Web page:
A family our size could spend nearly twice that amount on another New York City institution, the Metropolitan Museum of Art, if we paid the posted price (adults $25, children $12). Faced with cashiers and large signs, many tourists don’t realize that the prices are merely “recommended” fees, thanks to an 1893 state law. You can pay what you want, and we did, offering up $20 for the whole family during each of two visits.
NYC hotel for $40 a night
Prices for Manhattan hotel rooms are notoriously high — which is why we worked so diligently to get a deal.
By travel hacking to amass credit card points, we sliced our hotel costs to $40 per night at the Holiday Inn Express, a comfortable, centrally located hotel with free, hot breakfast. (See “What is travel hacking” story for details.) And, yes, we all stayed in one room and it was a tight fit, but we were rarely there. So what if the breakfast area was chaotic? The free breakfasts and free all-day coffee saved us at least $50 a day.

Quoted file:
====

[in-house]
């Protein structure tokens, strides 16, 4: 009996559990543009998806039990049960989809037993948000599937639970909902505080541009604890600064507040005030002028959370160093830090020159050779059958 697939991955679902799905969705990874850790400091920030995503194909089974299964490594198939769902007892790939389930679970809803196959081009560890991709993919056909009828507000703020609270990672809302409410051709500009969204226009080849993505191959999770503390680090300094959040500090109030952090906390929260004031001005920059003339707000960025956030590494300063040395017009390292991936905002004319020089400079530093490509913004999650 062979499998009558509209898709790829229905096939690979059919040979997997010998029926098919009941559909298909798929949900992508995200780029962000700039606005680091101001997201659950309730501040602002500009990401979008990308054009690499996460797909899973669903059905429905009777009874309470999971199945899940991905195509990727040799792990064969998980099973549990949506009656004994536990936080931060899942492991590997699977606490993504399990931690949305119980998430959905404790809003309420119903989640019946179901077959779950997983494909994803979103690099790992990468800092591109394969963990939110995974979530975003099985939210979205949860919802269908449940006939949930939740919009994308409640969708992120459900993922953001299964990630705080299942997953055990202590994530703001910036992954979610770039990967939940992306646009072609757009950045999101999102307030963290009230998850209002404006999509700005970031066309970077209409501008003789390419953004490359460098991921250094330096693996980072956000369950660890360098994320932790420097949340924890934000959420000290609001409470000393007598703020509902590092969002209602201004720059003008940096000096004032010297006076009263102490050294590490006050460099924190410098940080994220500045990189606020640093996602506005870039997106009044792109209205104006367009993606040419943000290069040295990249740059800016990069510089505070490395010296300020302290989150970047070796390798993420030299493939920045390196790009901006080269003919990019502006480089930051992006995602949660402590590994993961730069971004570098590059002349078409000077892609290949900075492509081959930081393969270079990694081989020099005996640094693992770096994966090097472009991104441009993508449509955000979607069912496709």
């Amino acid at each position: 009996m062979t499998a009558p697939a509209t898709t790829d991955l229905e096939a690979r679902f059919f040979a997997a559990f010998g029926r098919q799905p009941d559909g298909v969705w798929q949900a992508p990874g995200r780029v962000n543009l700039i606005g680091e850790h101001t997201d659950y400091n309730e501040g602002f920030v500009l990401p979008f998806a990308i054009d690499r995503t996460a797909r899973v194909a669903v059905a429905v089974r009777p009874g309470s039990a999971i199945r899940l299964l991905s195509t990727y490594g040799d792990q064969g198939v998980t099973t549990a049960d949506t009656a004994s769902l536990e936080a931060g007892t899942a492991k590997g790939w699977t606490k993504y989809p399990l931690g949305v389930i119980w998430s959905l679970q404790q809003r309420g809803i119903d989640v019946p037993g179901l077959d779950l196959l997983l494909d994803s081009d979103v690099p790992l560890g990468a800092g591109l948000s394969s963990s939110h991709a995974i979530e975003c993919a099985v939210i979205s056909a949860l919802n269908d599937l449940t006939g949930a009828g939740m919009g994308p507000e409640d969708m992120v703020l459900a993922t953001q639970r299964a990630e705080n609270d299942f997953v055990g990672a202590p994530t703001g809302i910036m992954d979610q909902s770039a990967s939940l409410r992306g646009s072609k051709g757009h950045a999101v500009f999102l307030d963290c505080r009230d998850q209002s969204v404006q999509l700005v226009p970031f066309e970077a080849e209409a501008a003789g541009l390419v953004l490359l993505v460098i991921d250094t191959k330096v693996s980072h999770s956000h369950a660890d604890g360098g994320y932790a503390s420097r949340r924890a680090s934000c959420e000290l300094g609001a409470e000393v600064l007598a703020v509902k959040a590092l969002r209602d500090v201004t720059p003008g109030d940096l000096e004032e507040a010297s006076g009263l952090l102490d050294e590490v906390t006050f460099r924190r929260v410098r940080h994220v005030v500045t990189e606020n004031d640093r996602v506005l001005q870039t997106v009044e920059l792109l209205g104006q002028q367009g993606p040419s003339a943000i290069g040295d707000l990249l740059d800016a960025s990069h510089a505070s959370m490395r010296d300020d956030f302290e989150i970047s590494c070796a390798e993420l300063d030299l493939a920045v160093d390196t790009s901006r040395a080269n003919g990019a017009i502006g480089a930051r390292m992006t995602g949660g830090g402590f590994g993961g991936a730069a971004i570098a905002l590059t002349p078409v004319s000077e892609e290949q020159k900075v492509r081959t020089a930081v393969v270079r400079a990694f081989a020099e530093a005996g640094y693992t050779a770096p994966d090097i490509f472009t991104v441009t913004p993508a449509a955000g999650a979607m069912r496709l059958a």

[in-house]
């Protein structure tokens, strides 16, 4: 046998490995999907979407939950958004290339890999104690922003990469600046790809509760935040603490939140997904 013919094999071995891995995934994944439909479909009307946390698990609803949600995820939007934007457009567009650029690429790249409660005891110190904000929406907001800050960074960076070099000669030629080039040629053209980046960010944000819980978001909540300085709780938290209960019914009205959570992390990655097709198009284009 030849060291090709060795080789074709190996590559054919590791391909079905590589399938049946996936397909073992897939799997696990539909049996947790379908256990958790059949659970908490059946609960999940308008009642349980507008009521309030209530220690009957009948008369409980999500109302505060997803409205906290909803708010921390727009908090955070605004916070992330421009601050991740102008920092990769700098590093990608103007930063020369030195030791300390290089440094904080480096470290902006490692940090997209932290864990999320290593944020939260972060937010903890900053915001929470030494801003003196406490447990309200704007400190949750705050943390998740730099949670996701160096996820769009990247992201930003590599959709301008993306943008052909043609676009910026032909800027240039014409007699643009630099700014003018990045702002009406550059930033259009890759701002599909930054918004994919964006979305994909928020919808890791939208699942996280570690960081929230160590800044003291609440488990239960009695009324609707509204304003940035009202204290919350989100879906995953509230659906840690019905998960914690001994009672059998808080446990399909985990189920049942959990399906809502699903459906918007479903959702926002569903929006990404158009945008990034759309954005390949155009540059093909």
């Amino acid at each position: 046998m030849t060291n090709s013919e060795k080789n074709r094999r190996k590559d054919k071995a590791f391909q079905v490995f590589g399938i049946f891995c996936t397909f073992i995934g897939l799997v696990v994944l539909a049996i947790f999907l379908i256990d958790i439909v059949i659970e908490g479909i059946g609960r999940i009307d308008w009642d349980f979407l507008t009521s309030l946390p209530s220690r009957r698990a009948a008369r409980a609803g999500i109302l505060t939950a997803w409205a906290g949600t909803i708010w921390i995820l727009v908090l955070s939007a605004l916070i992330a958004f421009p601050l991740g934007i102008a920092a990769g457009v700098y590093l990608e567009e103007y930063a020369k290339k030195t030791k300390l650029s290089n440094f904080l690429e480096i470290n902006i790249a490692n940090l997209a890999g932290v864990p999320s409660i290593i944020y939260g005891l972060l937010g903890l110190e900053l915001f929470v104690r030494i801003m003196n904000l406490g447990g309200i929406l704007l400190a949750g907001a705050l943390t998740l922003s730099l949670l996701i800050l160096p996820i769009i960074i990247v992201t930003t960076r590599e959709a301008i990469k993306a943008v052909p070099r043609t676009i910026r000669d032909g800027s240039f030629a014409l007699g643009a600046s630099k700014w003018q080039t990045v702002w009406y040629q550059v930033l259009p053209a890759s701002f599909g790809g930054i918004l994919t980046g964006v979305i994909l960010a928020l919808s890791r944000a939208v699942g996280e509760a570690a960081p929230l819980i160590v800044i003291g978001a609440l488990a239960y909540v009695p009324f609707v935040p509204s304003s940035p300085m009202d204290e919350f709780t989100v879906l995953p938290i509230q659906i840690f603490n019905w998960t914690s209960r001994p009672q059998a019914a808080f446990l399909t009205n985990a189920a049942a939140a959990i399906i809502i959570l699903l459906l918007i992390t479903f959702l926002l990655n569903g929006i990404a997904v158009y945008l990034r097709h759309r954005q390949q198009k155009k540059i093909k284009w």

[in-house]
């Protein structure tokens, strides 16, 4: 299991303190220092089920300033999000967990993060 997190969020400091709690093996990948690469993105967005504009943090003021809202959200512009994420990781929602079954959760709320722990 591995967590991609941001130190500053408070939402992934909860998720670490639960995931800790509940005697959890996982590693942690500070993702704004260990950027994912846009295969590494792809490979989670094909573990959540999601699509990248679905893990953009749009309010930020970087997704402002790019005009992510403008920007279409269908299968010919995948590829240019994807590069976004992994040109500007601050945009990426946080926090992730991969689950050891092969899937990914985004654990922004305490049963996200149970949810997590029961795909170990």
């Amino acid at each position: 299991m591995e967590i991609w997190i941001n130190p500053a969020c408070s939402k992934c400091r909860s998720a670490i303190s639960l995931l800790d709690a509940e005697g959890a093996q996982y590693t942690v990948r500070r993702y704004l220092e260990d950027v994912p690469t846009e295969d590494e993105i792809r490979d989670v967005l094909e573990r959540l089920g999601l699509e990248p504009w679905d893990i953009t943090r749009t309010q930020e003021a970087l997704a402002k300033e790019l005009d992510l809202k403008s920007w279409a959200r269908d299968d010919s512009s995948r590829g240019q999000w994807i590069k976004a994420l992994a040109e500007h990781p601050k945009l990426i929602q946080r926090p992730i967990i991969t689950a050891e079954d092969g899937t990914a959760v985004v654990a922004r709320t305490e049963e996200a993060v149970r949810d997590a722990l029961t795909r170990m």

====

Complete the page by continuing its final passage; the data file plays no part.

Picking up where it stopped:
The Midtown location was important, too, because it put us near two subway stops and within easy walking distance of the Empire State Building, Penn Station — and N.Y. Pizza Suprema, where you can find some of the best slices in town for only $4 a piece.
When it came to getting around the city, we went hard-core for the subway. The seven-day unlimited ride MetroCards ($30, good for buses and subway) were our tickets to everywhere and anywhere we wanted to go, saving us hundreds of dollars in transportation costs. We even used it to connect to the AirTrain ($5), which brought us to and from JFK. The NYT transit mobile app was our constant guide, and we had few missteps. By the end of the week, the whole family felt like subway experts, with the kids reading, listening to music — and averting their eyes — like natives.